RIAA to Radio: $100 million now, $2 billion in 10 Years

Mitch Bainwol, the Chairman and CEO of the RIAA, is out of touch with the NAB.

NAB CEO and former senator Gordon Smith is assuring the radio industry that if station owners settle their suit with the music industry now instead of fighting to keep radio free of additional royalty taxes, that the radio industry will only have to pay $100 million – only.

That the $100 million would be safely protected in a legislative statute and that the Brooklyn Bridge is also for sale.

However, Bainwol isn’t making it easier for Smith to schmooze his new constituents.

He shot off his mouth to a Nashville audience recently and I quote:

“Ten years from now we will have $2 billion in revenue from [radio] listening.”

To borrow a phrase from Agatha Christie's super sleuth Hercule Poirot, "Please to reread the last line".

Who do you want to believe?

Smith, who is disingenuous at best when he allows the labels to pick your pocket for $100 million a year.

Or Bainwol, who arrogantly and accurately knows exactly what he is talking about.

Recently, I wrote a piece about how Italian radio stations were bamboozled into going for the 1% royalty tax solution. Their initial deal expired with the labels who now want – you guessed it, 2% in new radio taxes.

That was fast!

There are many issues on the table, but the important ones are:

1. Record labels should pay radio for exposing their music for free.

2. In the alternative, radio stations should charge labels to play their music if a tax is imposed by the NAB and RIAA announcing the legal phrase that pays – “Paid for by Universal Music” after every song. When labels get airplay for free, they think the airtime is not worth anything. This will change all of that.

3. Consumers want to test music – that’s what music discovery is all about on the Internet. That’s why music will be free until the labels can price it for what the market will pay. I suggest that number is 5 or 10 cents a song – the cost of a text message – and make money by volume.

4. The NAB needs a radio woman or man as CEO – someone who knows how onerous paying even $100 million a year is to most medium and small operators -- who can’t do as large consolidators can easily do -- absorb the expense as part of more debt. To consolidators, $100 million here or there is nothing – that’s why so many have been bankrupt or in financial hot water.

5. Gordon Smith is a former senator who has more compassion for his dear friend Senator Orin Hatch than he has for the industry he supposedly serves. Hatch, a musician of sort and advocate for the music industry wants a deal and look who is coming to dinner – his new favorite lobby group headed by Smith. (Remember, the beer guy who ran the NAB off course. He preceded Smith. This is not brain surgery. Get a radio person to run the radio lobby).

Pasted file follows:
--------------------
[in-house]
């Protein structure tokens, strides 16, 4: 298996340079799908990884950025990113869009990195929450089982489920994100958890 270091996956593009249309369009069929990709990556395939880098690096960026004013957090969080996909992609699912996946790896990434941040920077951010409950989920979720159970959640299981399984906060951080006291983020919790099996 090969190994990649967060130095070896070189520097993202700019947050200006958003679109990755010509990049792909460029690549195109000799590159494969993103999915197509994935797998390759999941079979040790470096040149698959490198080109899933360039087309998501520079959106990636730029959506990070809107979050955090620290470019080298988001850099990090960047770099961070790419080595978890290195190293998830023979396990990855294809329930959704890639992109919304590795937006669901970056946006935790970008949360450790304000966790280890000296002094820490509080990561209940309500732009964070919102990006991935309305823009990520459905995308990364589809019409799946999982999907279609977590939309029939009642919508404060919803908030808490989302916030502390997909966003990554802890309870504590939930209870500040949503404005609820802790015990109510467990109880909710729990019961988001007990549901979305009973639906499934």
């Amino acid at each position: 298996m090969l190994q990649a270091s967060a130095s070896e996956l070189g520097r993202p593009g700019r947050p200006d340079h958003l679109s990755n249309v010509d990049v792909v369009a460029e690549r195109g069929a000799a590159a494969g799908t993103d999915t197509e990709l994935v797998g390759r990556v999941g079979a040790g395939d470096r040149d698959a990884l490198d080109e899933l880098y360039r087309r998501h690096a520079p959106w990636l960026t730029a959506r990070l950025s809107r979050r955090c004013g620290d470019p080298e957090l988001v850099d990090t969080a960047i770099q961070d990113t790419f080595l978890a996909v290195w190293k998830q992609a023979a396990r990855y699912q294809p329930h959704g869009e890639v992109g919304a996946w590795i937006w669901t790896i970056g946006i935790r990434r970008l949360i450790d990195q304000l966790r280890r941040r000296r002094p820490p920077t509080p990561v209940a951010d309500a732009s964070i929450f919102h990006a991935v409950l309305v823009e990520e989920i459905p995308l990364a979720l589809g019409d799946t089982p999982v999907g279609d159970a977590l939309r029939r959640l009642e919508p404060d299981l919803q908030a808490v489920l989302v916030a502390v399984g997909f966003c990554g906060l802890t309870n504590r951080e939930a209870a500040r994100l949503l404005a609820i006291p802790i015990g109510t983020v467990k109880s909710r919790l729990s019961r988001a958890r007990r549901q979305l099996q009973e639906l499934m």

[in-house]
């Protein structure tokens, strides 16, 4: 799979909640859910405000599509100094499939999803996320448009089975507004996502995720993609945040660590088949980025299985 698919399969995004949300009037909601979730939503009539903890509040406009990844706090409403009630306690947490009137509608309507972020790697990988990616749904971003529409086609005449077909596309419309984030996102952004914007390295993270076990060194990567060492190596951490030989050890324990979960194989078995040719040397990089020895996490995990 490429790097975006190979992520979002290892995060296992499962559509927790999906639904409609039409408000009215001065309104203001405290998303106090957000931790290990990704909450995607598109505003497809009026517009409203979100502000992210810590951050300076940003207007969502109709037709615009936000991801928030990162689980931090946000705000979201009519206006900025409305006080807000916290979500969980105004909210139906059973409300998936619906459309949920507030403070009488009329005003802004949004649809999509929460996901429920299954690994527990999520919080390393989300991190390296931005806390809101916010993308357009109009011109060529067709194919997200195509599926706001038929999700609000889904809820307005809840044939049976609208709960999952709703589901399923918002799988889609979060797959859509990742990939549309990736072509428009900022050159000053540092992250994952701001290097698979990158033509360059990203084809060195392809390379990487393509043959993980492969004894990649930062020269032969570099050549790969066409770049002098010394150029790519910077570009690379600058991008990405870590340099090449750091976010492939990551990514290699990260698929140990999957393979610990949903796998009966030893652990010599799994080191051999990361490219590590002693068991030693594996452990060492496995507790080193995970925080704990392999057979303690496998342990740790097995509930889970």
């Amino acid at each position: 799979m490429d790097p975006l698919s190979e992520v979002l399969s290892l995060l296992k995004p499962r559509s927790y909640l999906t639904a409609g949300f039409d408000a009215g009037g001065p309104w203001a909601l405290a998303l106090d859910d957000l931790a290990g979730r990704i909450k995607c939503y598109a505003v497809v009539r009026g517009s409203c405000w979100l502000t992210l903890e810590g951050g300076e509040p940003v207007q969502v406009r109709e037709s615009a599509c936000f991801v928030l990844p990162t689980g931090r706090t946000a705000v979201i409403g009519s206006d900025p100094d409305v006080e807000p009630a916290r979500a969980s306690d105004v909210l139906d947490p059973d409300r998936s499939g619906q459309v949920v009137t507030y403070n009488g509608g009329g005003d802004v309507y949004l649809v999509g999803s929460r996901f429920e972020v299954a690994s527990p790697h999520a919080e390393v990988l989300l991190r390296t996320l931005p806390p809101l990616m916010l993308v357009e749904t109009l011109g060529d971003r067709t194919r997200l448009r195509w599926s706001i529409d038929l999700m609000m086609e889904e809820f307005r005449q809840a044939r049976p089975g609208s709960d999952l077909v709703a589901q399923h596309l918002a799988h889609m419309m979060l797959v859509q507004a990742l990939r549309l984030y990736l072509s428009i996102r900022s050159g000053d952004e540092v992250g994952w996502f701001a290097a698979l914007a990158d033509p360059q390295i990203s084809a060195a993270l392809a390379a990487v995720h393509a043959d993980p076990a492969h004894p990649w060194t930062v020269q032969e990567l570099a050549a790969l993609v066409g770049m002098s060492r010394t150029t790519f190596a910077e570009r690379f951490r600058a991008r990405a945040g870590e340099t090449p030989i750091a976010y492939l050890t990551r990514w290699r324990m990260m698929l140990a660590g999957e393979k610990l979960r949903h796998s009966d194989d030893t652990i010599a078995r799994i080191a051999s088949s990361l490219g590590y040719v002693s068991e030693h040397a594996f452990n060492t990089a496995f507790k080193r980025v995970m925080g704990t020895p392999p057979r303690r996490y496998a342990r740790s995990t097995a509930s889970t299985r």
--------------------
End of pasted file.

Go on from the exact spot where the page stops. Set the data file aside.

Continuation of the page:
6. The CRB as bad as it is, is not the bogeyman that the NAB says it is. True, the CRB imposed draconian royalties on streamers. Pandora pays 50 cents of every dollar for music royalty and that’s just not right. But for years the NAB has told its members that hundreds of Congressmen are on the side of local radio operators. Even came up with some cockamamie Local Radio Patriot Act title to win support. Now, were they lying? Did they lose the support of Congress for local radio? Or does Gordon Smith unilaterally (with the help of a small group of NAB board members) decide the future for the radio industry? Either way, Smith should be fired for selling radio out the first full year he was on the job.

7. Be suspicious – very suspicious – as to why the NAB is pushing this thing now when Congress is about to change hands in November arguably electing more representatives who would be more favorable to radio's concerns. Why now just before a critical election that will likely bring more support to radio's long held position that it should not pay this new music tax? I reiterate: can you say Gordon Smith loves Orin Hatch more than he does radio.

8. Piracy is the labels' issue – I’m not feeling sorry for them. Many young performers can’t even have a shot at making it in the music industry the way the labels run things. Piracy to the labels is free promotion to artists. Ask my friend, the credible record industry analysts Steve Meyer who hit it on the head in a recent newsletter: “The only thing that will reverse the downward trend is more albums by more artists that can sell multi-platinum quantities. More Eminems, more Taylor Swifts, more Lady GaGas, more Lady Antebellums, more Susan Boyles, more Justin Biebers, etc. Imagine how much worse album sales would be down if it weren't for those artists and others who sell in big quantities. It's obvious that people still buy a lot of music in big quantities when they find value in buying an album that has more than one or two good songs. It's also obvious they have no problem BUYING hit songs in huge quantities online either. Ask the Black-Eyed Peas who have sold more than six million downloads of "I Got A Feeling (Tonight's Gonna' Be A Good Night)"”.

To word it in a way a politician like Gordon Smith might understand:

“Gordon Smith, wrong about royalties, wrong about the CRB and wrong for radio”.

And in terms the rest of us would understand, there is Rudy’s Dan Devine pumping up his Notre Dame seniors before their last home game:

“Remember no one, and I mean no one, comes into our house and pushes us around."

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